So mine host Gaston one day counted up
something like $90 slated against Ben.
He never expected Ben to pay it, and
finally refused to add another scratch to the
long column of figures.
For two days Ben stayed away.
The third day bright aud early Ben
dropped in as chipper as a lark and fresh as
a daisy. '
"Say, Gaston, what'U settle my bill?"
Gaston wanted to get rid of Ben quickly.
"Ten cents," said he, in a disgusted tone.
Ben put 10 cents on the bar. Gaston was
"W11, Ben, what are yon-waiting for?"
"When a man settles his bill isn't it cus
tomary to set 'em up?"
Gaston fainted nnd Ben helped himself.
Utilizing the Old Man.
"What shall I do with your husband?
he's pretty full."
"Put him where he will do the most
good against that shutter.it keeps bang
ing all the time." Puck. ,
k Collection of Em'snaM Its for
Home (Mill
Address communication! for this department
to K, R. CnADBOUB2r,.rffoni Maine.
CCopyright, 1S88, by E. B. Chadbonrn.l
The following hieroglyphics, found on
one of the Egyptian pyramids, are supposed
to represent a long division example, such
as the governess of the young Pharaohs used
to set for her pupils in the reign of Barneses
II. The puzzle is to render these symbols
into Arabic numbers:
J. H. Fezakdie.
My heart for place did lately throb:
Like bnndreds I was smitten.
And tbougbt I'd ask for some fat ion,
lake Minister to Britain.
Success I did not quite expect.
Bat tbougbt it worth a trial;
Bound turned tbe President-elect,
And gave a curt denial.
W. Wrzsojr.
If "I get ruin." who's to blameT
For such a plot It is a shame!
This "unique,dicC ' you win fln4
To be uneasiness of mind.
"A mere tune" this and nothing more,
Used to compute or count things o'er.
Chas. L Houston.
1. In ''Nelsonlan." 2. A stripling. 3. Slower.
4. Tbe celling or under surface ot any part
(Arch). 6. One of a group of air-breathing or
scaly reptiles (Zool;. 6. Dissolute. 7. In a
toothed manner. 8. Ones wbo scoff. 9. Birds
jf the eenus Hallus. 10. Denial. 11. In 'Nel
sonian." U. Keka.
Old Farmer Gray is wont to say.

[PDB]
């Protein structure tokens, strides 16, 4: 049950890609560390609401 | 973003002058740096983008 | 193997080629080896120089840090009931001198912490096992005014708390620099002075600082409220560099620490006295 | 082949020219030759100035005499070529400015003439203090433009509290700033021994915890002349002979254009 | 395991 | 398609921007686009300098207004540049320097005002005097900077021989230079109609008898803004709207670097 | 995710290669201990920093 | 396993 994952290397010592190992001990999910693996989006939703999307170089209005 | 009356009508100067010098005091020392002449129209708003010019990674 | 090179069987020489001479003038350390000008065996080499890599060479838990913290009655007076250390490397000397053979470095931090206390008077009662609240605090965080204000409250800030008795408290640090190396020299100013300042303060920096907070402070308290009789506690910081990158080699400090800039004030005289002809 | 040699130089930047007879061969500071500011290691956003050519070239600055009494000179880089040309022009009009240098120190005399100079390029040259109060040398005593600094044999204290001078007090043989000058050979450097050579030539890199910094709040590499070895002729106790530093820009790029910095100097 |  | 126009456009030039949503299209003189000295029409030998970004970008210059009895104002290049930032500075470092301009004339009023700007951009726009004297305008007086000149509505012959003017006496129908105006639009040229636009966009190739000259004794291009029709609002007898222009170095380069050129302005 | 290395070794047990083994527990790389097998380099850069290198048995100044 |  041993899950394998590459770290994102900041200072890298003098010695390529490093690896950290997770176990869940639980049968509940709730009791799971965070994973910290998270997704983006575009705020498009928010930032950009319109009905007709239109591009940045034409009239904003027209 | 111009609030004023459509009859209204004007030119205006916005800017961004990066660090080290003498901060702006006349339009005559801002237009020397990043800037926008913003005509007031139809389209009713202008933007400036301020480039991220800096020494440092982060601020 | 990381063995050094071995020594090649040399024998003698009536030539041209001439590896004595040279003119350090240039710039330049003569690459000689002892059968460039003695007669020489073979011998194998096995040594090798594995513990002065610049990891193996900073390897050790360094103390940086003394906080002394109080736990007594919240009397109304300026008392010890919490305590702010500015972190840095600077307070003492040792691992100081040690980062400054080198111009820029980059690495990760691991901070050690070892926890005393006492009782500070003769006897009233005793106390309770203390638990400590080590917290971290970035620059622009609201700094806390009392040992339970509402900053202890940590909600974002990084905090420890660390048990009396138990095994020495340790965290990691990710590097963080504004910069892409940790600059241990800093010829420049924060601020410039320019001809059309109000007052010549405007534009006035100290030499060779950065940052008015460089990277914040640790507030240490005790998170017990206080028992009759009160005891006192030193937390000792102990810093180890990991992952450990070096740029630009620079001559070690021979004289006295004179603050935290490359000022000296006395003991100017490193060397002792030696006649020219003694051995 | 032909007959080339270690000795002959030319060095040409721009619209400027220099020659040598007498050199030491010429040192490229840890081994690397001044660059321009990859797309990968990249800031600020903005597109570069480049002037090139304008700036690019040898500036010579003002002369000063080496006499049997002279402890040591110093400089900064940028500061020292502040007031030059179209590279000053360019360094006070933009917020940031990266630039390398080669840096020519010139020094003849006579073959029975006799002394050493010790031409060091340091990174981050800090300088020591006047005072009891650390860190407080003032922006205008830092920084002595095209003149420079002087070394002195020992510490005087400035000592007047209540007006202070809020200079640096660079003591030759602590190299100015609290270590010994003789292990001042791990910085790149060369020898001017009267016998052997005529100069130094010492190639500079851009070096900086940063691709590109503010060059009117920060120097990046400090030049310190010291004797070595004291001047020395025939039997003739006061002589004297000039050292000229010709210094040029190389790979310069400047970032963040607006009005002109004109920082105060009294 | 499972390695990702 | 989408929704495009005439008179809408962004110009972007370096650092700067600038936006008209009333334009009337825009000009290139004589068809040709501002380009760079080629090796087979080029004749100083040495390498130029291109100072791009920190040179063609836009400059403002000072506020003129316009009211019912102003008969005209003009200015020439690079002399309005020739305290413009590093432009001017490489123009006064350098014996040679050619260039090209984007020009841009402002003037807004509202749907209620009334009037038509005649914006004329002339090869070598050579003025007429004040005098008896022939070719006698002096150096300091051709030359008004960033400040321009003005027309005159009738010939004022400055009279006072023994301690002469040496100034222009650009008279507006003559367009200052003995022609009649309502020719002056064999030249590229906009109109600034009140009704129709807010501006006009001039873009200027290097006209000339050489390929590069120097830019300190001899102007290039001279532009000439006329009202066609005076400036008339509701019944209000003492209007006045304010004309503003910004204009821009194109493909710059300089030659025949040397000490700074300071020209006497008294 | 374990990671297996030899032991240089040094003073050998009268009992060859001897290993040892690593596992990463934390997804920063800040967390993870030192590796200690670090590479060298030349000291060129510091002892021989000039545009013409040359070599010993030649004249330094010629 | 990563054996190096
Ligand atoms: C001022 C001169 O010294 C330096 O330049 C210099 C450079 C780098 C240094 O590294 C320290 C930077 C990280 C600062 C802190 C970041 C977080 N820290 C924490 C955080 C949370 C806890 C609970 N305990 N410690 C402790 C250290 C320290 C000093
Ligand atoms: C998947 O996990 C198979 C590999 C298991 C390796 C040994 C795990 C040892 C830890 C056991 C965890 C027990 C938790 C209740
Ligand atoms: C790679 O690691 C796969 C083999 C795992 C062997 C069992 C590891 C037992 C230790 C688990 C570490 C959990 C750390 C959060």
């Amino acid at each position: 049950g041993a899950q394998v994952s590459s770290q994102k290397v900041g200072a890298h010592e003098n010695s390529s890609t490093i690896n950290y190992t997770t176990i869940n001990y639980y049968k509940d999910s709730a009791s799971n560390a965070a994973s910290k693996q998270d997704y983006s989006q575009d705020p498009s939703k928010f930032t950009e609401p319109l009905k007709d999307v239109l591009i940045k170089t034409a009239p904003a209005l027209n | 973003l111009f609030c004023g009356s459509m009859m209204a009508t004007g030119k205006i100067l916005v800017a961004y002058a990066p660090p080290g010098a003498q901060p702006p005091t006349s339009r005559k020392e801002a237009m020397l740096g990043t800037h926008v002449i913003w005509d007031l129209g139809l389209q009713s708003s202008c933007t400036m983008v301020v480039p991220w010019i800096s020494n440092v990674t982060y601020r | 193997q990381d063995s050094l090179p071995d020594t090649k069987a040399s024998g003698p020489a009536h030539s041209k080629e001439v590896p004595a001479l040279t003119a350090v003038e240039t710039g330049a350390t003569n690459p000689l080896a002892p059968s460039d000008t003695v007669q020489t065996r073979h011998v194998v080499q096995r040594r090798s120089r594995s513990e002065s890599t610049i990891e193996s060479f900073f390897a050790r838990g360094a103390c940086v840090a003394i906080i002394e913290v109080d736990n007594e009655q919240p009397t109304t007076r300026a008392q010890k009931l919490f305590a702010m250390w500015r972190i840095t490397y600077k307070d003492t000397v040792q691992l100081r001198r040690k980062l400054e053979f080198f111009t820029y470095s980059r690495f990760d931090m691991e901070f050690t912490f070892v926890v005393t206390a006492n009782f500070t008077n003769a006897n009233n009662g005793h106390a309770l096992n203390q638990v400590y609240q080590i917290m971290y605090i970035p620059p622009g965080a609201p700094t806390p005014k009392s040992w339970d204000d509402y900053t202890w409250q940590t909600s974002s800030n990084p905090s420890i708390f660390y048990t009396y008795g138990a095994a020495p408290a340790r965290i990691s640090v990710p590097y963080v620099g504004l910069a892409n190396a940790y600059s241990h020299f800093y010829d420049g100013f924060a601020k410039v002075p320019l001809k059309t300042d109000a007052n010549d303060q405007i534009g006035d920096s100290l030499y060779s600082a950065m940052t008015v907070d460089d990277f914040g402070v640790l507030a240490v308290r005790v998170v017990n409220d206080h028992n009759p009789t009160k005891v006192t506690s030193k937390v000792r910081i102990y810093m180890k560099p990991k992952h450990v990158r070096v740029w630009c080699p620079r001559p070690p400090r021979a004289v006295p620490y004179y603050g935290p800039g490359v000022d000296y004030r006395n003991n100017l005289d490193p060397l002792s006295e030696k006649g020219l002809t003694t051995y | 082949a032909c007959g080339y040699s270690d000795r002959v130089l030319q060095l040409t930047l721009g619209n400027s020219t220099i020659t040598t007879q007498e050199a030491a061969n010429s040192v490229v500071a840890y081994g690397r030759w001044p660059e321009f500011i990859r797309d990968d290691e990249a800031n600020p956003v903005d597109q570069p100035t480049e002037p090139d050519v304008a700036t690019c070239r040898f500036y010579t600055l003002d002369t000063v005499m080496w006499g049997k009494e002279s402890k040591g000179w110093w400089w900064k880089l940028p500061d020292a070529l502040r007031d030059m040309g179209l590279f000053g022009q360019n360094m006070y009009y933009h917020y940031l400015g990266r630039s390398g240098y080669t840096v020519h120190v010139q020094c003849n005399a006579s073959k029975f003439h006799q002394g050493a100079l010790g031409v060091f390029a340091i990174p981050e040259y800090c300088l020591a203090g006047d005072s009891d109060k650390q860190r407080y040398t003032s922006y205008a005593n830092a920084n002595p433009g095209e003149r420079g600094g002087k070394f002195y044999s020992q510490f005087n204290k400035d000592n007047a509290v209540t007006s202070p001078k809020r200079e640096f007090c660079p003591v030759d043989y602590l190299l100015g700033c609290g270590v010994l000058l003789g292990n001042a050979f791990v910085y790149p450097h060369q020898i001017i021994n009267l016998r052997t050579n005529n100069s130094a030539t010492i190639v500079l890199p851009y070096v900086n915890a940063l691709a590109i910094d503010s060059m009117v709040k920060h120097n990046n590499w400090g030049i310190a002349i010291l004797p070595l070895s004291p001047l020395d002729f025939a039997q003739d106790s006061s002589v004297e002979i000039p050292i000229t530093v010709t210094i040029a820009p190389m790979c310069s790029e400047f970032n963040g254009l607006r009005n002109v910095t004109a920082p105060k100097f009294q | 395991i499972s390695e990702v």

As he shakes a dolef nl bead.
That warning truths to growing youths
Are worth as much unsaid.
Bat this one rule be must impress
"Boait not upon the dress."
Then with its brother comes another.
Which, heeded, oft has saved a dnel,
,"Though falsehood's tongue your heart has
Unless vou fast would add new fuel.
And force the Are to flame tbe higher,
'Have never at aalsifler.' "
Ihen all his fretting past forgetting.
He adds another to tbe store:
"No tenet fight that's based on right;
Though thongbtless multitudes ignore.
Some time their verdict yet will be: Veneratet
Reproached at vile, exists for aye a savior
529 logoghail
Of the whole, the historic pages will tell;
As a name for a boy, it serves verv well:
Curtailed and transposed, 'tis an English estate.
Oft owned by the wealthy, tbe tilled add great.
Transposed again, and a native you see
Of a city that's known both to you and tome.
Behead this native, and a gulf will remain;
Transposed, 'tis a cry of torture and pain.
Behead the estate, and transpose tbe same.
And you'll readily find a fair maiden's name.
Now, If you transpose tbe name of this maid.
It will leave lor your horse a favorite shade.
What thongh we are a merry band,
All clothed in golden styles.
In loneliest nooks we love to land.
And wake a cbeerful smile:
"We see a welcome In all eyes.
Which beaming we return:
To greet us lovely flowers arise,
Which In our absence mourn.
The dear old mother earth we greet,
With many a warmembrace;
Torturing, Disfiguring Skin Diseases
Wonderful Cure of Salt Rheum. Face, hands,
and arms covered. Hands useless for two
years. Doctors said case was Incurable.
Cured by Cuticura.
I hare had a most wonderful cure of salt
rheum. For five years I have suffered with
this disease. I had it on my face, arms, and
hands. I was unable to do anything whatever
with my hands for over two years. I tried hun
dreds of remedies, and not one bad the least
effect. The doctor said my case was incurable.
I saw your advertisement, and concluded to try
tbe Ctjticuka Remedies; and incredible as
it may seem, after using one box of Cuticuka,
and two cakes of Cuticttka Soap, and two
bottles of Cutictba Resolveut, lflndlam
entirely cared. Those who think this letter
exaggerated may come and see me and find out
for themselves. GRACE P. HARKHAM,
North St. Charles street, Belle Birer. Ont.
I must extend to you tbe thanks of one of my
customers, who has been cured, by using tbe
Ctjtictba Remedies, of an old sore, caused
by a long spell of sickness or fever eight years